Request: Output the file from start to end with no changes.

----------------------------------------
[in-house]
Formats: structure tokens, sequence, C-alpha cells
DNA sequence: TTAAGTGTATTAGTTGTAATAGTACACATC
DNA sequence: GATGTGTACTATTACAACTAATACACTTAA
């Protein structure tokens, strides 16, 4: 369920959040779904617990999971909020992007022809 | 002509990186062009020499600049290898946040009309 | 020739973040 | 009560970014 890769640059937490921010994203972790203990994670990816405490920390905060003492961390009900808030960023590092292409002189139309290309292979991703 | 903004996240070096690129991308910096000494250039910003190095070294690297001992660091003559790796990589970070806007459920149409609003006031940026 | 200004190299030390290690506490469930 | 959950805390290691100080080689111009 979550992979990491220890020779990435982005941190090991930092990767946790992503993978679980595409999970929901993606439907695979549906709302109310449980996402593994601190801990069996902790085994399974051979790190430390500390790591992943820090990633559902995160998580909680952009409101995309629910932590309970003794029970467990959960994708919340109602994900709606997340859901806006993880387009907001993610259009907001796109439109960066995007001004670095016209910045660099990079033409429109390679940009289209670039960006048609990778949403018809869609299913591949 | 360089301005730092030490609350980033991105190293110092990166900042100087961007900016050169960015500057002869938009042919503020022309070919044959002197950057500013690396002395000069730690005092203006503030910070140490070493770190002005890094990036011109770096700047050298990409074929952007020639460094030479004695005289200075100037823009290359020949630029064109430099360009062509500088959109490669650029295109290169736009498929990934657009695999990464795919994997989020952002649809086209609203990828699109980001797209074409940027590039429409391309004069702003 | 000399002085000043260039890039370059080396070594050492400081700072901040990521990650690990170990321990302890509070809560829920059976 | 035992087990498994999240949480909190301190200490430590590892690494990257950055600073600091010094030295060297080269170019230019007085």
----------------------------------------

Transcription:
[in-house]
Formats: structure tokens, sequence, C-alpha cells
DNA sequence: TTAAGTGTATTAGTTGTAATAGTACACATC
DNA sequence: GATGTGTACTATTACAACTAATACACTTAA
């Protein structure tokens, strides 16, 4: 369920959040779904617990999971909020992007022809 | 002509990186062009020499600049290898946040009309 | 020739973040 | 009560970014 890769640059937490921010994203972790203990994670990816405490920390905060003492961390009900808030960023590092292409002189139309290309292979991703 | 903004996240070096690129991308910096000494250039910003190095070294690297001992660091003559790796990589970070806007459920149409609003006031940026 | 200004190299030390290690506490469930 | 959950805390290691100080080689111009 979550992979990491220890020779990435982005941190090991930092990767946790992503993978679980595409999970929901993606439907695979549906709302109310449980996402593994601190801990069996902790085994399974051979790190430390500390790591992943820090990633559902995160998580909680952009409101995309629910932590309970003794029970467990959960994708919340109602994900709606997340859901806006993880387009907001993610259009907001796109439109960066995007001004670095016209910045660099990079033409429109390679940009289209670039960006048609990778949403018809869609299913591949 | 360089301005730092030490609350980033991105190293110092990166900042100087961007900016050169960015500057002869938009042919503020022309070919044959002197950057500013690396002395000069730690005092203006503030910070140490070493770190002005890094990036011109770096700047050298990409074929952007020639460094030479004695005289200075100037823009290359020949630029064109430099360009062509500088959109490669650029295109290169736009498929990934657009695999990464795919994997989020952002649809086209609203990828699109980001797209074409940027590039429409391309004069702003 | 000399002085000043260039890039370059080396070594050492400081700072901040990521990650690990170990321990302890509070809560829920059976 | 035992087990498994999240949480909190301190200490430590590892690494990257950055600073600091010094030295060297080269170019230019007085």